Now let’s talk about the elephant in the room. While the on-pitch game has improved yet again for PES, the off-field drama, so much like in reality, has been grabbing the headlines. The loss of the Champion’s League license to FIFA, along with the somewhat disheartening licensing kerfuffle with the likes of BVB, have been big talking points in the community. Additionally, the situation with some of the leagues being removed, such as the Italian and Spanish second tier. The official reasoning was to do with disc space limitations, which led to some in the community feeling aggrieved that these were not being included.
In addition, there is a weird licensing situation with the Brazilian national team lineup, but Konami are hopeful that the correct lineup can be patched in later via a data pack. The correct kits are all there, but the players aren’t. It’s a weird situation that I hope can be resolved swiftly, either by official or unofficial means.
It feels right to mention here that edit mode is still incredibly comprehensive, and just as straightforward to import kits as it has been since 2017, meaning you can import the entire Premier League kits and names with just a couple of button presses).
To counteract these criticisms though, Konami have been plucking licenses from world football’s tree in as many places as they can. Dortmund’s loss is offset by the addition of Schakle, while the addition of the SPL is much-requested one that even the giants in Vancouver have ignored for a number of years, and it’s going to make an awful lot of people happy north of the border when the Old Firm stadiums get patched into the game in the coming weeks. Additionally, the licenses from Russia, Switzerland, Turkey, Argentina, Belgium, Portugal and Chile are present and correct, which indicates that while Konami don’t have the zeroes in the bank to go after the Premier League and EFL, they are listening and are trying to pick up as many options for people as they possibly can with the resources that they do have available to them.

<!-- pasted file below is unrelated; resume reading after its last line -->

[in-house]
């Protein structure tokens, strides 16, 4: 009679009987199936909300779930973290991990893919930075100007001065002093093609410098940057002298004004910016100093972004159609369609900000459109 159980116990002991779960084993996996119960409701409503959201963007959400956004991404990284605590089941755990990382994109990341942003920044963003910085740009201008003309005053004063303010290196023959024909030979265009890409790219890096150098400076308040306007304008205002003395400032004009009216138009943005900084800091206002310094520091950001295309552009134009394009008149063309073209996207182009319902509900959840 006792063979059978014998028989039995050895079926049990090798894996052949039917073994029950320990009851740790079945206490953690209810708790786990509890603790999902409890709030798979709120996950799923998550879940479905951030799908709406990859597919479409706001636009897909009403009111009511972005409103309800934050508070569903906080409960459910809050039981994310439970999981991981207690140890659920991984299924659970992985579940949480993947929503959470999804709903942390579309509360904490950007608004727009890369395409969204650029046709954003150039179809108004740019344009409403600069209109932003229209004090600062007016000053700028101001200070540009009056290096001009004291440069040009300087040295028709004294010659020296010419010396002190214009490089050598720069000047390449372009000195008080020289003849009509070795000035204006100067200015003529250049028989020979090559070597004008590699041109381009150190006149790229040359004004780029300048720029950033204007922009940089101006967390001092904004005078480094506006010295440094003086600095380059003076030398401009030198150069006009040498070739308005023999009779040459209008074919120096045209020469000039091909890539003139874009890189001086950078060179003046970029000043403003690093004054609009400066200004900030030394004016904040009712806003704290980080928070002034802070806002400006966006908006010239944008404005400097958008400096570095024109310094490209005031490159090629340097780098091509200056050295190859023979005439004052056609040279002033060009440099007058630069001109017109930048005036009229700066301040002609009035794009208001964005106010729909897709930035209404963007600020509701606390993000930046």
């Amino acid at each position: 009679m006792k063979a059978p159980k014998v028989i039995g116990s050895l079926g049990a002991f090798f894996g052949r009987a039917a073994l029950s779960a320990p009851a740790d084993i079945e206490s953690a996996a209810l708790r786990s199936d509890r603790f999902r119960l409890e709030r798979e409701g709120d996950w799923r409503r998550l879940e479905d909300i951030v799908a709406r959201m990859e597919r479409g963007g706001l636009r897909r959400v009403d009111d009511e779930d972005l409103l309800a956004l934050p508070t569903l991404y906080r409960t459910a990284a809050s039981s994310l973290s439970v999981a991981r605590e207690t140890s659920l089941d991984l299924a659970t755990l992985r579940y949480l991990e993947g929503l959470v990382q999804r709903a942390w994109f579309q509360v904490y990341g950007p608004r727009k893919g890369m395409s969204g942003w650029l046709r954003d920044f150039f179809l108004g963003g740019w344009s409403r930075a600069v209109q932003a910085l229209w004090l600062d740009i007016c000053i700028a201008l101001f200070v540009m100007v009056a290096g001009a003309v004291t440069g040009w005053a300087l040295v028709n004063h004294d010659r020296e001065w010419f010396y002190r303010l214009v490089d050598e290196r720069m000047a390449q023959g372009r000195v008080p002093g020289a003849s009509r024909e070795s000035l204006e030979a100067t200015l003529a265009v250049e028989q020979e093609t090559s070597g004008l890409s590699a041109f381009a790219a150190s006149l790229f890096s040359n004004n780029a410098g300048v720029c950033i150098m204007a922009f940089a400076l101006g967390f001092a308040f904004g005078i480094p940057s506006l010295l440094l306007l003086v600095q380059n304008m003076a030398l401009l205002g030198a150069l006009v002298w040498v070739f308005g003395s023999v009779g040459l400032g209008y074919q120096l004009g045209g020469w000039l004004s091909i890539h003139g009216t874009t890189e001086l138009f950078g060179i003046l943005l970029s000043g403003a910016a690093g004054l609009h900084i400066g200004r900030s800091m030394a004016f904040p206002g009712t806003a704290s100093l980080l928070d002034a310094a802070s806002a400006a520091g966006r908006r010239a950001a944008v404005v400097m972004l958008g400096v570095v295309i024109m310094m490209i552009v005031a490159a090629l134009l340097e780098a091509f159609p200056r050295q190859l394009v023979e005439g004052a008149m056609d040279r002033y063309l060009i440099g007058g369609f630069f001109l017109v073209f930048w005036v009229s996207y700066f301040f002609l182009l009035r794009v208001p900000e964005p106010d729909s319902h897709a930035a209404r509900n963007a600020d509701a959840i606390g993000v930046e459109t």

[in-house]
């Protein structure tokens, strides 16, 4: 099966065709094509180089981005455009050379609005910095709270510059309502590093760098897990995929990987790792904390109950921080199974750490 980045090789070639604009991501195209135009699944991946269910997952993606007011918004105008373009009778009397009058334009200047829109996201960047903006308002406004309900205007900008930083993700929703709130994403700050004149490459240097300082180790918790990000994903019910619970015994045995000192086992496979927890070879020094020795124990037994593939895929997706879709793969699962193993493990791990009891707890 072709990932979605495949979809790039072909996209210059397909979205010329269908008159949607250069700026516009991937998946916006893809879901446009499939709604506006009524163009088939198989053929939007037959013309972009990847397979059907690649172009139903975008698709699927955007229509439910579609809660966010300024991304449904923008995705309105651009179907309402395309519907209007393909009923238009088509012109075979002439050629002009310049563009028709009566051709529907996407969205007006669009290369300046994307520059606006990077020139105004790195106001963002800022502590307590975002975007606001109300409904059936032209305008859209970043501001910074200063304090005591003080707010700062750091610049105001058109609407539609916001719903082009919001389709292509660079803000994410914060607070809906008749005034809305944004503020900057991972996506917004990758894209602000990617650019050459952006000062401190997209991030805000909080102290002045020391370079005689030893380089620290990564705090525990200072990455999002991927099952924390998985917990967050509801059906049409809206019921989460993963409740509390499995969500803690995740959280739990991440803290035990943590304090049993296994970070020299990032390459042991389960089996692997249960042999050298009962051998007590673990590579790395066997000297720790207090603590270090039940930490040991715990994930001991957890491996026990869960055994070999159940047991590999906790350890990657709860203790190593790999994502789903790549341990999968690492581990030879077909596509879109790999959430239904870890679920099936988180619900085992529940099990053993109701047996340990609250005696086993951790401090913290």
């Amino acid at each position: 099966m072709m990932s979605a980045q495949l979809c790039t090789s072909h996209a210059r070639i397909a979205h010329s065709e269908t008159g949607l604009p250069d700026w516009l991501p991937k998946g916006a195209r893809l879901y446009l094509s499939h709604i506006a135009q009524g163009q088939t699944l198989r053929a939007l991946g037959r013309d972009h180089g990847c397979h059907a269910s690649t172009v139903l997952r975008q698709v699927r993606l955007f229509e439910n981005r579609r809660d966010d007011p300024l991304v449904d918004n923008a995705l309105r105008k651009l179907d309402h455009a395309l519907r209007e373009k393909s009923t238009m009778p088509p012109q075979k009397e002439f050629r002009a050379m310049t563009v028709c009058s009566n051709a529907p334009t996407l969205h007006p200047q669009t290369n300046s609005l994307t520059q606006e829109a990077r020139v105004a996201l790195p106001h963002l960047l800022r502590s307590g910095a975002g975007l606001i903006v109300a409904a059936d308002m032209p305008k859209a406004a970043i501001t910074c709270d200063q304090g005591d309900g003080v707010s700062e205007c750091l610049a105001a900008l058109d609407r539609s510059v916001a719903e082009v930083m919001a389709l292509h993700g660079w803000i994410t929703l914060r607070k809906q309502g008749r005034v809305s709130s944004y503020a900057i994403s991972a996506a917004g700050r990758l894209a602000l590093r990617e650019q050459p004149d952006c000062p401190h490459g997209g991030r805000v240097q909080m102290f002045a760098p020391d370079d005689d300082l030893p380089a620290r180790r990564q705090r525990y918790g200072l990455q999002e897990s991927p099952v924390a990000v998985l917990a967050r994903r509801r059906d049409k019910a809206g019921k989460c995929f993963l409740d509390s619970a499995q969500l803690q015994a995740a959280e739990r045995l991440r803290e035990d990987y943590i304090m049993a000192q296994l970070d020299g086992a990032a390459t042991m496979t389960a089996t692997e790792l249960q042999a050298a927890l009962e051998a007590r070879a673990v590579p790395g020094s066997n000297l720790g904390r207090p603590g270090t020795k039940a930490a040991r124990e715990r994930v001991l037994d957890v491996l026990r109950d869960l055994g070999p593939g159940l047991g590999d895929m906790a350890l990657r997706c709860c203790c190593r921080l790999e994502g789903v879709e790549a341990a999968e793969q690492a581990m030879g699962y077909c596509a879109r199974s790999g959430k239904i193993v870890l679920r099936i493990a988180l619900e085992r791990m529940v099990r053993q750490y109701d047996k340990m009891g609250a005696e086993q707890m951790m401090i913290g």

Master League has had a few tweaks, with full pre-seasons being made available to people this time out, which includes the “International Champions Cup” (no, you can’t have a prize for guessing what that’s meant to be), as well as improved transfer windows, and the addition of those new licensed leagues making things all the more “real” feeling.
Also promised is a huge MyClub update, but as things stand I’ve not been able to try this out due to the servers not being live before embargo. As a result, my score stands as a result of the offline game ONLY
As soon as you cross that white line in PES 2019, you immediately feel at home. Gameplay tweaks have been given the right level of subtlety, with benefits being reaped in all areas of the gameplay. Presentation value has been upped, with plenty of care and attention being paid to the new animations and gameplay traits, and the new shooting options make you feel like a god when you finally nail that top-bins screamer. New licenses make things feel a bit more impressive, but the Champions League license was a big one, and there is a definite void in some of the presentation as a result. It’s a shame that there’s a much bigger boy in the playground with all of the money, and we’re starting to see what happens when that money gets thrown about, because PES 2019 makes some baby steps forward on the pitch, which elevate it to be the best it’s been in a long, long time.